December 2022


Rock and a Hard Place

 Elvis, The Greatest Beer Run Ever

Miles David Moore


Two recent films—among many over the past decades--use rock music as an engine to their plots.  One of them, Baz Luhrmann's Elvis, uses the music boldly in a tale of the toxic co-dependency between Elvis Presley and his manager, Col. Tom Parker.  The other, Peter Farrelly's The Greatest Beer Run Ever, deploys rock songs from the 1960s in a movie that starts out as a jape but transforms into a powerful story that is half antiwar film, half tribute to America's fighting forces. 

Elvis Presley has now been dead longer than he was alive.  This seems scarcely credible given his ubiquity in pop culture, much of which was engineered by his tireless vulgarian of a manager.  Elvis has been played on screen by actors including Kurt Russell, Don Johnson, Michael Shannon and Jonathan Rhys-Meyers, with actors such as Nicolas Cage (Wild at Heart) and Val Kilmer (True Romance) playing Elvis-like characters.  But this is the first time to my knowledge that any film has placed the relationship between Elvis (played here by Austin Butler) and Parker (Tom Hanks) front and center.  One might debate whether Luhrmann is the right director to portray that tortured association, but Luhrmann—who glories in visual excess—seizes the chance to batter the audience with every conceivable over-the-top image from Memphis, Hollywood, and especially Las Vegas during Elvis' glory days.

The story begins in 1954, when Parker—an illegal Dutch immigrant and former carnival worker—is managing country superstar Hank Snow (David Wenham).  Through Snow's son (Kodi Smit-McPhee) Parker learns of a sensational new singer recording on Sam Phillips' Sun Records label.  Parker is skeptical, but goes anyway to a taping of Louisiana Hayride where the new singer is appearing.  There, Parker is thunderstruck.  "He sounds black," the screenplay by Luhrmann, Sam Bromell, Craig Pearce and Jeremy Doner has him say.  "But he's white!"


According to Luhrmann, it was Parker, not Elvis, who was "a flat-out racist, simple and plain," to quote Public Enemy.  Whereas Elvis (according to Luhrmann) enjoyed friendly relationships with singers such as B.B. King (Kelvin Harrison Jr.), Parker strove to tamp down his hip swiveling and put him in Christmas sweaters.  The low point for Elvis was his appearance on The Steve Allen Show, where he was forced to sing "Hound Dog" to a basset hound.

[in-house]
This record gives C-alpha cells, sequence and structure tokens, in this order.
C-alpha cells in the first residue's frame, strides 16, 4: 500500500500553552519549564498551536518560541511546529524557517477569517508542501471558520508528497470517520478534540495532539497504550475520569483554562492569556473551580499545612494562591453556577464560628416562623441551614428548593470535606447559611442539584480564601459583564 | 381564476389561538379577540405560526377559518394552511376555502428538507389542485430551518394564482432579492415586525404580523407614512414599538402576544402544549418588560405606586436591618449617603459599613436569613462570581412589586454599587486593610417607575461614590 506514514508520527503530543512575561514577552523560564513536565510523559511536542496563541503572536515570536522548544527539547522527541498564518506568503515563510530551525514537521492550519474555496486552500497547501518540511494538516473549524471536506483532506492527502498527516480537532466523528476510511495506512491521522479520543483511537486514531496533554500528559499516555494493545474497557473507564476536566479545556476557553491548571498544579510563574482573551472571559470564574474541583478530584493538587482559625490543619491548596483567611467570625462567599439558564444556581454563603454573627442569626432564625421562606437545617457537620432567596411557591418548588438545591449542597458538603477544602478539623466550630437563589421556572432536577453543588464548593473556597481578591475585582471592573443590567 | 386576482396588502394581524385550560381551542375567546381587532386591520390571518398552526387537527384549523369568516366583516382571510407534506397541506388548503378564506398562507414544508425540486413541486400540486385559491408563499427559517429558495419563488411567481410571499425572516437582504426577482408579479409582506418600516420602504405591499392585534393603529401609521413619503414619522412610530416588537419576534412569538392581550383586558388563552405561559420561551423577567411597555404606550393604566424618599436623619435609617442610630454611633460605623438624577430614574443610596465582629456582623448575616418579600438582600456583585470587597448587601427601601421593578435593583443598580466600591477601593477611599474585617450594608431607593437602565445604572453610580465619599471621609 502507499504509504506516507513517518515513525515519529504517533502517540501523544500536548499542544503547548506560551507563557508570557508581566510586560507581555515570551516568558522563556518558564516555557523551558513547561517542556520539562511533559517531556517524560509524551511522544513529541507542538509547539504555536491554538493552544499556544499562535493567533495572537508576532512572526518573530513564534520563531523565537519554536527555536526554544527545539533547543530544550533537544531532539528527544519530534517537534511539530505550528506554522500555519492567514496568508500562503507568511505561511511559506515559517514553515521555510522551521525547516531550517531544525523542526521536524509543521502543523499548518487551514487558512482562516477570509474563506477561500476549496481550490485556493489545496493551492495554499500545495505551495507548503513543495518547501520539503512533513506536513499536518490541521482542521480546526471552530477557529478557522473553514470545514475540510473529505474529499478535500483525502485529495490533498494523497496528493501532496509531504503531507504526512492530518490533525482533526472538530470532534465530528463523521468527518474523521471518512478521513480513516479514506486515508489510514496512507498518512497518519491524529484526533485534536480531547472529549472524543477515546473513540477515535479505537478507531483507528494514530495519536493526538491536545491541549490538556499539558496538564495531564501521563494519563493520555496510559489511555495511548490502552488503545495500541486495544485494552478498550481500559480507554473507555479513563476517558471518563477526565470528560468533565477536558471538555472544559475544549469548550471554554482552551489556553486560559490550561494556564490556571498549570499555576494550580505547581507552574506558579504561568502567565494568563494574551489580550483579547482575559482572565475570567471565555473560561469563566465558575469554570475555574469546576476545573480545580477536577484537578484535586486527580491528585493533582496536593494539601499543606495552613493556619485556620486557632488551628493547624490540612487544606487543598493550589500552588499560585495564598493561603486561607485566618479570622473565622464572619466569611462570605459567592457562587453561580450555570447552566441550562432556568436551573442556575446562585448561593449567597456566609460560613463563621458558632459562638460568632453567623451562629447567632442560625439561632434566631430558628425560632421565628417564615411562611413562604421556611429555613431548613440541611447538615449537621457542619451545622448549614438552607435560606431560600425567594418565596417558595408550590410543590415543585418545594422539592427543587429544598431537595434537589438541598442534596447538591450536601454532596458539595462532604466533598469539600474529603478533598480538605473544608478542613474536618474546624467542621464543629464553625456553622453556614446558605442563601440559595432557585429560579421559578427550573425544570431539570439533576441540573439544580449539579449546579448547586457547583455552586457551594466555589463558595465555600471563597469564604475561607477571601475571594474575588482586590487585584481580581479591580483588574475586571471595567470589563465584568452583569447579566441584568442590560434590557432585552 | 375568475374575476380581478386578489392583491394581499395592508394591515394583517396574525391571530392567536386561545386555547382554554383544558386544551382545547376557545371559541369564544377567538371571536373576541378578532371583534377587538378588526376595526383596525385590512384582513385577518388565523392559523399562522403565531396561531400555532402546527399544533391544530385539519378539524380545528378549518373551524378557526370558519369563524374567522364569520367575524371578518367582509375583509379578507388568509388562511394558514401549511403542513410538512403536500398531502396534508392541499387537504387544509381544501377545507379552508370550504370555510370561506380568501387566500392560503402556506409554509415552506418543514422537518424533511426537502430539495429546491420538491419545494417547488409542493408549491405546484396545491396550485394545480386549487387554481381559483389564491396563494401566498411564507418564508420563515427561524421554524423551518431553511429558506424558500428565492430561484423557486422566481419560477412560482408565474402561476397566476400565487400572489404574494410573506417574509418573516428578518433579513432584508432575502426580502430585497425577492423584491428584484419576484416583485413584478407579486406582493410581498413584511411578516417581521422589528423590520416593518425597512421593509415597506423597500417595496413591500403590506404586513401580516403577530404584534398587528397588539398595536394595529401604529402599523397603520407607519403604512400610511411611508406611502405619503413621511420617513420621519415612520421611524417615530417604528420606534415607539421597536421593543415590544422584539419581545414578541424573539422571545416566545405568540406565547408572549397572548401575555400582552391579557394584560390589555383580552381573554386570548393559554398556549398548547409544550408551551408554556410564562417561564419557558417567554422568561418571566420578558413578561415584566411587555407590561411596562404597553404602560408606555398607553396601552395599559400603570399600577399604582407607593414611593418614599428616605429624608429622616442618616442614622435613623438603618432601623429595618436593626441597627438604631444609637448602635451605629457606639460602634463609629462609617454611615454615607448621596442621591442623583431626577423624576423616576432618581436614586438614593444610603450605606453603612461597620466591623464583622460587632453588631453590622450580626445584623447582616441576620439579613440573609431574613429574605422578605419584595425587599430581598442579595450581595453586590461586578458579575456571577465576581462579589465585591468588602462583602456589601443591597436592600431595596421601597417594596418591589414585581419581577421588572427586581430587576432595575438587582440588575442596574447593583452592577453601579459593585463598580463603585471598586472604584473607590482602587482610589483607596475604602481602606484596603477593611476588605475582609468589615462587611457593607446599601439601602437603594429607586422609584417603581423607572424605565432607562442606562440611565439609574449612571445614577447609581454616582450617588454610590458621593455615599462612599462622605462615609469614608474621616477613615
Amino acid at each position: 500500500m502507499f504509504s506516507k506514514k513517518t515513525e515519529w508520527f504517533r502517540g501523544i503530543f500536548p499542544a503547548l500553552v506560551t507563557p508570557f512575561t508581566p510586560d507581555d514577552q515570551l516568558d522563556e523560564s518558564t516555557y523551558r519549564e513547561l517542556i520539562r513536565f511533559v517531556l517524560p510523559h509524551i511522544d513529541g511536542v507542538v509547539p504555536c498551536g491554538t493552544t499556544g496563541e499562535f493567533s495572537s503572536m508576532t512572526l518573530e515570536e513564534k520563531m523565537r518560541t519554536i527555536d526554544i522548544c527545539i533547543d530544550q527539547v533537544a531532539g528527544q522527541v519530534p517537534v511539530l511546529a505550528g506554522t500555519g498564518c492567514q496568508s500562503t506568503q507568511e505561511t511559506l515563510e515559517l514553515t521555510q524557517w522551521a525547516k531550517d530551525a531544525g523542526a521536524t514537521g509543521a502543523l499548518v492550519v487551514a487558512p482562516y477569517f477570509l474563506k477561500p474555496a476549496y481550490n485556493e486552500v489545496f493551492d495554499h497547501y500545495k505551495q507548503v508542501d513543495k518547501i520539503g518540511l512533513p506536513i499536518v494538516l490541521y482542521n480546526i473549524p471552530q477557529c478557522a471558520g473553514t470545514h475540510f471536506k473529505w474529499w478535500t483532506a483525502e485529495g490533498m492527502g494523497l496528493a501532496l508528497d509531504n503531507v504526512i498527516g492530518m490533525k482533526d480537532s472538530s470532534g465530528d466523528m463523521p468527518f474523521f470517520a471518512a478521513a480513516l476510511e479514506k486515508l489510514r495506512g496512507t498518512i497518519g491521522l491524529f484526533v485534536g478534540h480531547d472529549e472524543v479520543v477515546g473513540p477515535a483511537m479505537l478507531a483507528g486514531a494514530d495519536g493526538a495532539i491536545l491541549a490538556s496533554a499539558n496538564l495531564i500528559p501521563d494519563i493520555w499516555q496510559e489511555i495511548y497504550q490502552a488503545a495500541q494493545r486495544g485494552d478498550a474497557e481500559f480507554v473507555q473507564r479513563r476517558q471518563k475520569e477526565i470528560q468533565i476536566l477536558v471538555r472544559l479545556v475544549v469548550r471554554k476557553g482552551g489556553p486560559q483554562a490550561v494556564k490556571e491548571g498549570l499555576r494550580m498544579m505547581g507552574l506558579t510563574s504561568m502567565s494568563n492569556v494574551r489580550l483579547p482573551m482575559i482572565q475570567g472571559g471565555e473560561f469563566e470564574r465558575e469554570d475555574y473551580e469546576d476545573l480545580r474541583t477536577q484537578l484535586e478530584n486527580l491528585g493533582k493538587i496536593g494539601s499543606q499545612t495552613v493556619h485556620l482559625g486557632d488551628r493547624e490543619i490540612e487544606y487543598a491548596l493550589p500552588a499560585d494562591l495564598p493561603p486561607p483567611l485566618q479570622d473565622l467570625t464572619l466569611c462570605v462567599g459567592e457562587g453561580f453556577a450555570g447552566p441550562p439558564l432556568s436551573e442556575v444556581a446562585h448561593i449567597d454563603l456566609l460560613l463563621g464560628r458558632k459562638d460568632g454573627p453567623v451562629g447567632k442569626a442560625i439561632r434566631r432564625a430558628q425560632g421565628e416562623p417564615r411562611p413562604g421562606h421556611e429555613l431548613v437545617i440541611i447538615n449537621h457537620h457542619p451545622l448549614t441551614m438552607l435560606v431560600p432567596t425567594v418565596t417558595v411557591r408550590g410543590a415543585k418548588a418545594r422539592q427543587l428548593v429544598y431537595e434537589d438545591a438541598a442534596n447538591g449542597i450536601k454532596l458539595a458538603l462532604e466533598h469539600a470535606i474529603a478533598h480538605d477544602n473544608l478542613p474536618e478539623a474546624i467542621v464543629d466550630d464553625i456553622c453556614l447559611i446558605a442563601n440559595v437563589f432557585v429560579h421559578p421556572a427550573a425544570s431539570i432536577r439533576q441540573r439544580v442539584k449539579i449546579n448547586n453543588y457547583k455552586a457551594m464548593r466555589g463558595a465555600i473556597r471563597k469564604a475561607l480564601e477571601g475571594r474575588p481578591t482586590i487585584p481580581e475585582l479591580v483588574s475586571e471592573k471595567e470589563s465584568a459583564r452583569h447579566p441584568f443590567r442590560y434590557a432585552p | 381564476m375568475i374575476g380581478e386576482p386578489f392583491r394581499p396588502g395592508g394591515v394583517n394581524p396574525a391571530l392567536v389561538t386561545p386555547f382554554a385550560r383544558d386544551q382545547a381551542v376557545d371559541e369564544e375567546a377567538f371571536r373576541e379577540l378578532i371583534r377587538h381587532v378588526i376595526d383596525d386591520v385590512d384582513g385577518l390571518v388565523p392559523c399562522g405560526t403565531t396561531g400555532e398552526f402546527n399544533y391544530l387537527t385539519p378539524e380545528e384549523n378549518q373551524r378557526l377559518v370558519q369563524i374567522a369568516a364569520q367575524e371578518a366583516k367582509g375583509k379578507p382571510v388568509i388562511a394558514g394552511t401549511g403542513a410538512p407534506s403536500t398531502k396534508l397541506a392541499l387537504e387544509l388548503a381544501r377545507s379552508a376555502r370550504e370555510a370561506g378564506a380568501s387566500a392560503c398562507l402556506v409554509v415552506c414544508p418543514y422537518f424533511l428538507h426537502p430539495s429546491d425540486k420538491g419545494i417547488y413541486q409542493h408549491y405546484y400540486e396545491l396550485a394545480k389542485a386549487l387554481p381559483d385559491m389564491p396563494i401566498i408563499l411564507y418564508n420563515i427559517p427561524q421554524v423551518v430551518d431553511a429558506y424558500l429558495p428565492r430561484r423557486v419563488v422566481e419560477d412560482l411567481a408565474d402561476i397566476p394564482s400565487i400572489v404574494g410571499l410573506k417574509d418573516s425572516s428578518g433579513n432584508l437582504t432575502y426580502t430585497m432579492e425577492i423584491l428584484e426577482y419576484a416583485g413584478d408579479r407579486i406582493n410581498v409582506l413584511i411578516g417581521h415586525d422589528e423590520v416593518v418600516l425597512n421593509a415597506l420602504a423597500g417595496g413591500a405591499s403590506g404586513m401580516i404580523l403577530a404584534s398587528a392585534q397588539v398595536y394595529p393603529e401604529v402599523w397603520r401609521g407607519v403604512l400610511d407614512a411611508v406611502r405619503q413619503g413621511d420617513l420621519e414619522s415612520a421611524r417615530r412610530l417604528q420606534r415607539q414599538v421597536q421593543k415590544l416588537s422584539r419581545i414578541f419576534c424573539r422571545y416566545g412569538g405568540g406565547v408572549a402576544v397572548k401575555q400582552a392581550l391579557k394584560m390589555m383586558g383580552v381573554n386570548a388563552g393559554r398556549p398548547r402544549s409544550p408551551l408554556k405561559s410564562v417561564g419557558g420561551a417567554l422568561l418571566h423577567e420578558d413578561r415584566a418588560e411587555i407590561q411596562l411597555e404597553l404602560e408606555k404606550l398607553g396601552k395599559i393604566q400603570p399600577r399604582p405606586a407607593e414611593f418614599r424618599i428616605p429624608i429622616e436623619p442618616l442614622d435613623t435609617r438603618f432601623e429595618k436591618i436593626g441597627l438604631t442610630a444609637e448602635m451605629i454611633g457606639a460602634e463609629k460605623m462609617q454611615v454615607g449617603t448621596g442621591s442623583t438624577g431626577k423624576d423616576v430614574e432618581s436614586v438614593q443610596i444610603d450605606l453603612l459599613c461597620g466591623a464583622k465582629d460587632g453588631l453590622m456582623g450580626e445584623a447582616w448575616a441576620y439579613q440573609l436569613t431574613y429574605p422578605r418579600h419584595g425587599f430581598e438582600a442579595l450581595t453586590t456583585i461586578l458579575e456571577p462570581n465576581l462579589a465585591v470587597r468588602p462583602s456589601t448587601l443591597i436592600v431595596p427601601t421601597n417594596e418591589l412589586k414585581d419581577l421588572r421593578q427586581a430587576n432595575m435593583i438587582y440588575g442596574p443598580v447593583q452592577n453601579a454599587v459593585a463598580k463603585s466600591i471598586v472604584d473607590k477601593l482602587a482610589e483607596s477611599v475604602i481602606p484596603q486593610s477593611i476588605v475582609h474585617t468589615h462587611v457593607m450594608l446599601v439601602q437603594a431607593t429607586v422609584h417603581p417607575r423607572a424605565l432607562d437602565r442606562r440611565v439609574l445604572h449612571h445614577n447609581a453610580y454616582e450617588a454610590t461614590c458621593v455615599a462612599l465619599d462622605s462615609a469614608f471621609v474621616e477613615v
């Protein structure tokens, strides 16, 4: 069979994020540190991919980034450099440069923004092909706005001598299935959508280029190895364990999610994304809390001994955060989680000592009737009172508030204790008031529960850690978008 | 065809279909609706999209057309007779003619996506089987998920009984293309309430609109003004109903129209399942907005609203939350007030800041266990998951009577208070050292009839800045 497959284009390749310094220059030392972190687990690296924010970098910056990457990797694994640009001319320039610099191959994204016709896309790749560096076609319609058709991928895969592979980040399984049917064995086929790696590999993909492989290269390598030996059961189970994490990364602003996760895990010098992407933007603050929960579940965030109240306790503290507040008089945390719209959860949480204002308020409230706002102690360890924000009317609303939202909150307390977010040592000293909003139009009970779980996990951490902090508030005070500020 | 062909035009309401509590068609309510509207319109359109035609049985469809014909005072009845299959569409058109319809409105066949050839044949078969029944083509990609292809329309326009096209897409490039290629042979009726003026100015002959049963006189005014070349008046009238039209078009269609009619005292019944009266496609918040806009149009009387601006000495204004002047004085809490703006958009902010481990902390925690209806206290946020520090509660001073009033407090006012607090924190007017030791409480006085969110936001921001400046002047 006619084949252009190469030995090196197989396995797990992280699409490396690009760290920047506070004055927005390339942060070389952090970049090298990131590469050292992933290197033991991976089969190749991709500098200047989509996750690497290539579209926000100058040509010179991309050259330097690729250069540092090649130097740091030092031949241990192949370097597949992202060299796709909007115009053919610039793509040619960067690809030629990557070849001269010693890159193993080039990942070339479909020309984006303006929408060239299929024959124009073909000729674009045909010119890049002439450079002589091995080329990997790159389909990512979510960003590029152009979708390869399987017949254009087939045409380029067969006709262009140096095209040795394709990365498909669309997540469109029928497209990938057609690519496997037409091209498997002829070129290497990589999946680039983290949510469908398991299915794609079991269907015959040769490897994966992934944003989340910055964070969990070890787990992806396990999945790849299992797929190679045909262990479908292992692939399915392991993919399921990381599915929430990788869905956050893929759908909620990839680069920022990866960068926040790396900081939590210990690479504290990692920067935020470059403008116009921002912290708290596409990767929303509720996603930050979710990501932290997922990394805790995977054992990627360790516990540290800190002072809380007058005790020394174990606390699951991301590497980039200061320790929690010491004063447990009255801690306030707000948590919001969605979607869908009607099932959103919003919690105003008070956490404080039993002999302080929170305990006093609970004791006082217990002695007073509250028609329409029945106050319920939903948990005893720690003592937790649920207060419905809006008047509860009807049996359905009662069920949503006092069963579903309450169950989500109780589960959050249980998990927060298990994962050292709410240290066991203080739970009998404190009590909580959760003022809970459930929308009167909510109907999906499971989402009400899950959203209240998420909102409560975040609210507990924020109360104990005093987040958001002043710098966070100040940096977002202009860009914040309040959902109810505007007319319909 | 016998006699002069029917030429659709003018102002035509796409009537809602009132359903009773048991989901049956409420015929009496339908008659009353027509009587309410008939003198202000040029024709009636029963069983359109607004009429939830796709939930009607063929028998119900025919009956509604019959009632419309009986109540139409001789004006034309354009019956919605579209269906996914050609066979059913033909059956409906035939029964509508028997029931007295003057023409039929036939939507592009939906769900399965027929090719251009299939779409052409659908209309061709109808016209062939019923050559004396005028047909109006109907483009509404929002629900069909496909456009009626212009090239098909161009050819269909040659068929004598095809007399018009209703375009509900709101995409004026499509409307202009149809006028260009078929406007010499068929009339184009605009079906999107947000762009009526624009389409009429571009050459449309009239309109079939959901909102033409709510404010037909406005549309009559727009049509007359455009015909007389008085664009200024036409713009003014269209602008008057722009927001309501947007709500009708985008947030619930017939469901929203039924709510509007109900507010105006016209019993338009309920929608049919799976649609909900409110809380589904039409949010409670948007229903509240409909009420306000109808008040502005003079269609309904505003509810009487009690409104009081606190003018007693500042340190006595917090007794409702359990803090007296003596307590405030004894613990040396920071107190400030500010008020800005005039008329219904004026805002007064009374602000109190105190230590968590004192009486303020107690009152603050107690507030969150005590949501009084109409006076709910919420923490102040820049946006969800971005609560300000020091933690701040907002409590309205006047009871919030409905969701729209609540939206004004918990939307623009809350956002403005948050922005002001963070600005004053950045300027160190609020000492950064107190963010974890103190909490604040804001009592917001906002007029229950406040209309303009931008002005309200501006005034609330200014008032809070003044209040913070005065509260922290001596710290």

Like most movies based on true stories, Elvis plays fast and loose with
facts.  Elvis was not forced to enter the Army on pain of going to jail, and he did not fire Parker onstage in Vegas.  But most of the movie comes close enough.  Elvis provides a convincing scenario for the way Parker twined himself inextricably into Elvis' career and life like kudzu in a cotton field.  It also is persuasive on why Parker dissuaded Elvis from touring abroad and kept him tied to Las Vegas: Parker, as an illegal alien, would never have been allowed back into the U.S., while having Elvis perform show after show in Vegas was a good way of repaying Parker's gambling debts.

Among Luhrmann's films, Elvis is somewhere between The Great Gatsby, his best film to date, and the unwatchable Moulin Rouge.  Elvis has some exciting sequences but is both too much and—at two hours and 40 minutes—too long.  At times you feel as if you're trapped in a slot machine, although the photography of Mandy Walker and the production design of Catherine Martin and Karen Murphy are compelling.  Among the actors, the only outstanding one is Hanks.  At first, with his pot belly and florid Dutch accent, Hanks' Parker seems like a knockoff of Hogan's Heroes' Sgt. Schultz.  But later, when big money is at stake, Hanks suddenly becomes Casablanca's Maj. Strasse, putting the screws to his recalcitrant meal

As for Butler, his onstage moves look authentic and his singing (which is blended with actual Presley recordings) is commendable.  His acting is recessive, even puppylike, although it is historically accurate to have Elvis be mostly passive with Parker.  Butler does have some touching moments with Helen Thomson, as Elvis' mother Gladys, and some with Olivia de Jonge as his wife Priscilla.  Otherwise, it's Hanks' show—and Luhrmann's.

After the excess of Luhrmann's film, it is refreshing to turn to a movie with a more human aspect such as The Greatest Beer Run Ever.  Based on the memoirs of John "Chickie" Donohue, Farrelly's film tells an incredible story about a quixotic ne'er-do-well whose quest to see his soldier buddies in Vietnam becomes much more of a learning experience than he expected.